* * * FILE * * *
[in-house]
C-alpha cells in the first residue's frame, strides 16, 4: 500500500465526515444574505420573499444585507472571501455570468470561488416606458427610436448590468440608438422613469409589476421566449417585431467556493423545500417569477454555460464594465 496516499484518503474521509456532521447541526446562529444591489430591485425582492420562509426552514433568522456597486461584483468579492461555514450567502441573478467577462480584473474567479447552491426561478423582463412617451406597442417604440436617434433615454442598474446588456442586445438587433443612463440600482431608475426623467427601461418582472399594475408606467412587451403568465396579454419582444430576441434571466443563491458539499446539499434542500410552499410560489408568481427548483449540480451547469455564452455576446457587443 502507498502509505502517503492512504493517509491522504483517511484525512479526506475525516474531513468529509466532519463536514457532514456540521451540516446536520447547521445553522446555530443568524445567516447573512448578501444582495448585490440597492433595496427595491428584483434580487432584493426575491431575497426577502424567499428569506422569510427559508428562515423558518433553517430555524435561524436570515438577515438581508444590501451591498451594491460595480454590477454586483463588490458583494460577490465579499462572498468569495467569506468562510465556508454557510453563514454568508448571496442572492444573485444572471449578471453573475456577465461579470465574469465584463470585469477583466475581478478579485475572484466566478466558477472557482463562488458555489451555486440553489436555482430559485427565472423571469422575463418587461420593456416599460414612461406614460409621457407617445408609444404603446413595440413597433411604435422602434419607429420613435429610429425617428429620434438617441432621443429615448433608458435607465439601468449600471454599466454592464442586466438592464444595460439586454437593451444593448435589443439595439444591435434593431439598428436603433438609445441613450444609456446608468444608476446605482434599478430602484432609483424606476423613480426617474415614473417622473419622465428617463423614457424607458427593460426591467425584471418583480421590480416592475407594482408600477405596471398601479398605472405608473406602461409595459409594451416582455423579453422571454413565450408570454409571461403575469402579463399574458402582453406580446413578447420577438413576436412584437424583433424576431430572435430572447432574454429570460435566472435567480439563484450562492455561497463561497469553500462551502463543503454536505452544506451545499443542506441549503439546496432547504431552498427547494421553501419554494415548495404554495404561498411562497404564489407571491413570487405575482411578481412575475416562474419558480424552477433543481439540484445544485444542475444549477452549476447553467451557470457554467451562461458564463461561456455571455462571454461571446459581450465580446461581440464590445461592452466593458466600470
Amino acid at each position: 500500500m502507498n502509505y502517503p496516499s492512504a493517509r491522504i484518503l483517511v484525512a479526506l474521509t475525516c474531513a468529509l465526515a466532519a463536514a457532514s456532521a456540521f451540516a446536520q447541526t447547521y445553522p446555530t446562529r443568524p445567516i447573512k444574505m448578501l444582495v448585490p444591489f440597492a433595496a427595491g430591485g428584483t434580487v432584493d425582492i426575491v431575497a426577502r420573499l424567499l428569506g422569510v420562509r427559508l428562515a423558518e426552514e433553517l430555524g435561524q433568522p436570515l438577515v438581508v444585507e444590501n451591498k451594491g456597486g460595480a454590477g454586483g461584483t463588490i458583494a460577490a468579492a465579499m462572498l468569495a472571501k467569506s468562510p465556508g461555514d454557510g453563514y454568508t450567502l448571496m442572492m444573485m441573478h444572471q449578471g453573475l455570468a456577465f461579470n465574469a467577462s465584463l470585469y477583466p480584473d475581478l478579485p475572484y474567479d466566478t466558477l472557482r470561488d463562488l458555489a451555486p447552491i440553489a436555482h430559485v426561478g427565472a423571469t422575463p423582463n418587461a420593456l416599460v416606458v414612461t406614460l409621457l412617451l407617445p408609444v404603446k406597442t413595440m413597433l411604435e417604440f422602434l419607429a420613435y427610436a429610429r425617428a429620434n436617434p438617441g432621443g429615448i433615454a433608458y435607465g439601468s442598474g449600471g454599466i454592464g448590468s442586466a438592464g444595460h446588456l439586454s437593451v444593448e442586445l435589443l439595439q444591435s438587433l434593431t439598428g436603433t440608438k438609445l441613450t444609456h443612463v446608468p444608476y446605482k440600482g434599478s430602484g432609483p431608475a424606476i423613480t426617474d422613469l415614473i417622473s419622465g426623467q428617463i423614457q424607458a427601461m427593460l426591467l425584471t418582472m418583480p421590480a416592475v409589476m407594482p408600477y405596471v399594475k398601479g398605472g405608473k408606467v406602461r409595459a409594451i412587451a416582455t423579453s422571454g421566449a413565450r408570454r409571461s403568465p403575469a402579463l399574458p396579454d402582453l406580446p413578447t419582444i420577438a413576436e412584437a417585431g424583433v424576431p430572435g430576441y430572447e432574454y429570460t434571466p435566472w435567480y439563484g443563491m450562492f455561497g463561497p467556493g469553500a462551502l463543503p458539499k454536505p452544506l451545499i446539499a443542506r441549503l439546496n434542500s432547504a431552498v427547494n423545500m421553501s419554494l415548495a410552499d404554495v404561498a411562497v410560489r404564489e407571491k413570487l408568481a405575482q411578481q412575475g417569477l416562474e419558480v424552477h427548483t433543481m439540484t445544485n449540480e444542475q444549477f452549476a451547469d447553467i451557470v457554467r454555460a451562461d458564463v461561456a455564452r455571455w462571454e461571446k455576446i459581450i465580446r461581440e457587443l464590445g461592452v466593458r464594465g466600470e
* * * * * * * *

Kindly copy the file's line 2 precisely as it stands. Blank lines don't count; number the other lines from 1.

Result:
C-alpha cells in the first residue's frame, strides 16, 4: 500500500465526515444574505420573499444585507472571501455570468470561488416606458427610436448590468440608438422613469409589476421566449417585431467556493423545500417569477454555460464594465 496516499484518503474521509456532521447541526446562529444591489430591485425582492420562509426552514433568522456597486461584483468579492461555514450567502441573478467577462480584473474567479447552491426561478423582463412617451406597442417604440436617434433615454442598474446588456442586445438587433443612463440600482431608475426623467427601461418582472399594475408606467412587451403568465396579454419582444430576441434571466443563491458539499446539499434542500410552499410560489408568481427548483449540480451547469455564452455576446457587443 502507498502509505502517503492512504493517509491522504483517511484525512479526506475525516474531513468529509466532519463536514457532514456540521451540516446536520447547521445553522446555530443568524445567516447573512448578501444582495448585490440597492433595496427595491428584483434580487432584493426575491431575497426577502424567499428569506422569510427559508428562515423558518433553517430555524435561524436570515438577515438581508444590501451591498451594491460595480454590477454586483463588490458583494460577490465579499462572498468569495467569506468562510465556508454557510453563514454568508448571496442572492444573485444572471449578471453573475456577465461579470465574469465584463470585469477583466475581478478579485475572484466566478466558477472557482463562488458555489451555486440553489436555482430559485427565472423571469422575463418587461420593456416599460414612461406614460409621457407617445408609444404603446413595440413597433411604435422602434419607429420613435429610429425617428429620434438617441432621443429615448433608458435607465439601468449600471454599466454592464442586466438592464444595460439586454437593451444593448435589443439595439444591435434593431439598428436603433438609445441613450444609456446608468444608476446605482434599478430602484432609483424606476423613480426617474415614473417622473419622465428617463423614457424607458427593460426591467425584471418583480421590480416592475407594482408600477405596471398601479398605472405608473406602461409595459409594451416582455423579453422571454413565450408570454409571461403575469402579463399574458402582453406580446413578447420577438413576436412584437424583433424576431430572435430572447432574454429570460435566472435567480439563484450562492455561497463561497469553500462551502463543503454536505452544506451545499443542506441549503439546496432547504431552498427547494421553501419554494415548495404554495404561498411562497404564489407571491413570487405575482411578481412575475416562474419558480424552477433543481439540484445544485444542475444549477452549476447553467451557470457554467451562461458564463461561456455571455462571454461571446459581450465580446461581440464590445461592452466593458466600470